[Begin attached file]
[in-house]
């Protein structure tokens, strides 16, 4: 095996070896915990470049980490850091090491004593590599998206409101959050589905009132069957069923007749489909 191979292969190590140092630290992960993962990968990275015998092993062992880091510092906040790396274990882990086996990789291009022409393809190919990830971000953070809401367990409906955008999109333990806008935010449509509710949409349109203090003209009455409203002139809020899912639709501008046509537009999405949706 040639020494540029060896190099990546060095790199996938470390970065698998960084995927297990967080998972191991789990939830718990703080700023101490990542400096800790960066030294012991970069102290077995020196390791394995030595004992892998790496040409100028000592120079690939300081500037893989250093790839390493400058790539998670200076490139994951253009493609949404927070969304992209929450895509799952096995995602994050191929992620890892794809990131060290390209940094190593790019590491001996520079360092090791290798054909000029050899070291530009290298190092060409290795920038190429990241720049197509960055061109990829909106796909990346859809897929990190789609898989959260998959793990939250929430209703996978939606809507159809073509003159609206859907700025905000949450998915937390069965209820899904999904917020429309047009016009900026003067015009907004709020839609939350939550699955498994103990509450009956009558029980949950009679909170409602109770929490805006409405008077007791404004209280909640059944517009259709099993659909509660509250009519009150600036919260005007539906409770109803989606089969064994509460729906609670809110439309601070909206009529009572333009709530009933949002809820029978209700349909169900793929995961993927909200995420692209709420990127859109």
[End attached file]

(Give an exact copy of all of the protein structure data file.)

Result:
[in-house]
């Protein structure tokens, strides 16, 4: 095996070896915990470049980490850091090491004593590599998206409101959050589905009132069957069923007749489909 191979292969190590140092630290992960993962990968990275015998092993062992880091510092906040790396274990882990086996990789291009022409393809190919990830971000953070809401367990409906955008999109333990806008935010449509509710949409349109203090003209009455409203002139809020899912639709501008046509537009999405949706 040639020494540029060896190099990546060095790199996938470390970065698998960084995927297990967080998972191991789990939830718990703080700023101490990542400096800790960066030294012991970069102290077995020196390791394995030595004992892998790496040409100028000592120079690939300081500037893989250093790839390493400058790539998670200076490139994951253009493609949404927070969304992209929450895509799952096995995602994050191929992620890892794809990131060290390209940094190593790019590491001996520079360092090791290798054909000029050899070291530009290298190092060409290795920038190429990241720049197509960055061109990829909106796909990346859809897929990190789609898989959260998959793990939250929430209703996978939606809507159809073509003159609206859907700025905000949450998915937390069965209820899904999904917020429309047009016009900026003067015009907004709020839609939350939550699955498994103990509450009956009558029980949950009679909170409602109770929490805006409405008077007791404004209280909640059944517009259709099993659909509660509250009519009150600036919260005007539906409770109803989606089969064994509460729906609670809110439309601070909206009529009572333009709530009933949002809820029978209700349909169900793929995961993927909200995420692209709420990127859109």